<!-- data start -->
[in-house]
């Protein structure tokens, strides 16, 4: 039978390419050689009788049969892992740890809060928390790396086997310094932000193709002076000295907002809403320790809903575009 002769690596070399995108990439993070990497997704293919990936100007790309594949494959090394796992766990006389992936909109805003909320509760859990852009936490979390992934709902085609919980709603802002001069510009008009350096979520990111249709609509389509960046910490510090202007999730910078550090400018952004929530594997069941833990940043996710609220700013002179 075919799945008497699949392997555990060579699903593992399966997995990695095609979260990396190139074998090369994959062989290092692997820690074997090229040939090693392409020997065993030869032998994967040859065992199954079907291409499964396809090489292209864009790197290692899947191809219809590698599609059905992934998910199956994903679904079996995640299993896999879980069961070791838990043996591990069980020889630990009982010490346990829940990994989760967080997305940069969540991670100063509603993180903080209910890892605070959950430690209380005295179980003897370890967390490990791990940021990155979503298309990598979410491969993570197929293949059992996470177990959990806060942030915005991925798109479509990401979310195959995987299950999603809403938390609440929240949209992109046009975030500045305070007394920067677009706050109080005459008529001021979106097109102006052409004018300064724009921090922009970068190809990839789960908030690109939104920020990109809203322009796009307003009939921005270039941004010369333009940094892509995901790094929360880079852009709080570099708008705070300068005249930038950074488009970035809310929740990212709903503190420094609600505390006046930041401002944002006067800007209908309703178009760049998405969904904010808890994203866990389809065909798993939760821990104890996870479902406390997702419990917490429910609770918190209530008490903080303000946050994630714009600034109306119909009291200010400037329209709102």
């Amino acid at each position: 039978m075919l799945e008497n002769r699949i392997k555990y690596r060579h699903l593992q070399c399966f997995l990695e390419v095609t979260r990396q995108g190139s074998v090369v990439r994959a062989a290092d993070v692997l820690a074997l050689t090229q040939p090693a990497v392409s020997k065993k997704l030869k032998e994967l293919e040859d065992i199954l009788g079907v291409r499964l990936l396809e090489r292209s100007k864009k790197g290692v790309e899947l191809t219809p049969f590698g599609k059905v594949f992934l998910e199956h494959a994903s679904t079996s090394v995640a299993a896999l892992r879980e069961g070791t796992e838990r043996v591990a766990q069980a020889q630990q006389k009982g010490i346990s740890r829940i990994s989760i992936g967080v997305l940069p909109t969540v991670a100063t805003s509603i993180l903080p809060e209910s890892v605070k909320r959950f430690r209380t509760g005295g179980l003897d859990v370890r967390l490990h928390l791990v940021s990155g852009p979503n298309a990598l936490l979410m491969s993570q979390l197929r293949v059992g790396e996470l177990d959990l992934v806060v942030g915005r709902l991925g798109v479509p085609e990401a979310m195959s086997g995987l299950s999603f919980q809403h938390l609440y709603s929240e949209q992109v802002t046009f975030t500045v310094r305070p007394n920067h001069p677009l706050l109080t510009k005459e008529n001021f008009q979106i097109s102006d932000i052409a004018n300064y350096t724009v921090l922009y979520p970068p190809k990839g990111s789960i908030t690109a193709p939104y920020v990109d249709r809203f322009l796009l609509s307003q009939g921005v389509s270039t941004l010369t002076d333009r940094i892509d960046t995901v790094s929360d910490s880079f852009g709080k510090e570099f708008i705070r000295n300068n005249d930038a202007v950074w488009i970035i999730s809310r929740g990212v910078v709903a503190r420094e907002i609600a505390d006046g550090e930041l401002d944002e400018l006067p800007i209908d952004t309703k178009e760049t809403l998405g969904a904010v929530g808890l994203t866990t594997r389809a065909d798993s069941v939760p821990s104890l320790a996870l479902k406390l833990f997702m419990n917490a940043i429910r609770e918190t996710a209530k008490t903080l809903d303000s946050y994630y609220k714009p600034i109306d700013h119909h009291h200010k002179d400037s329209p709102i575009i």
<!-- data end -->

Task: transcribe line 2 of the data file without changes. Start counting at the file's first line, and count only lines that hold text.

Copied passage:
């Protein structure tokens, strides 16, 4: 039978390419050689009788049969892992740890809060928390790396086997310094932000193709002076000295907002809403320790809903575009 002769690596070399995108990439993070990497997704293919990936100007790309594949494959090394796992766990006389992936909109805003909320509760859990852009936490979390992934709902085609919980709603802002001069510009008009350096979520990111249709609509389509960046910490510090202007999730910078550090400018952004929530594997069941833990940043996710609220700013002179 075919799945008497699949392997555990060579699903593992399966997995990695095609979260990396190139074998090369994959062989290092692997820690074997090229040939090693392409020997065993030869032998994967040859065992199954079907291409499964396809090489292209864009790197290692899947191809219809590698599609059905992934998910199956994903679904079996995640299993896999879980069961070791838990043996591990069980020889630990009982010490346990829940990994989760967080997305940069969540991670100063509603993180903080209910890892605070959950430690209380005295179980003897370890967390490990791990940021990155979503298309990598979410491969993570197929293949059992996470177990959990806060942030915005991925798109479509990401979310195959995987299950999603809403938390609440929240949209992109046009975030500045305070007394920067677009706050109080005459008529001021979106097109102006052409004018300064724009921090922009970068190809990839789960908030690109939104920020990109809203322009796009307003009939921005270039941004010369333009940094892509995901790094929360880079852009709080570099708008705070300068005249930038950074488009970035809310929740990212709903503190420094609600505390006046930041401002944002006067800007209908309703178009760049998405969904904010808890994203866990389809065909798993939760821990104890996870479902406390997702419990917490429910609770918190209530008490903080303000946050994630714009600034109306119909009291200010400037329209709102």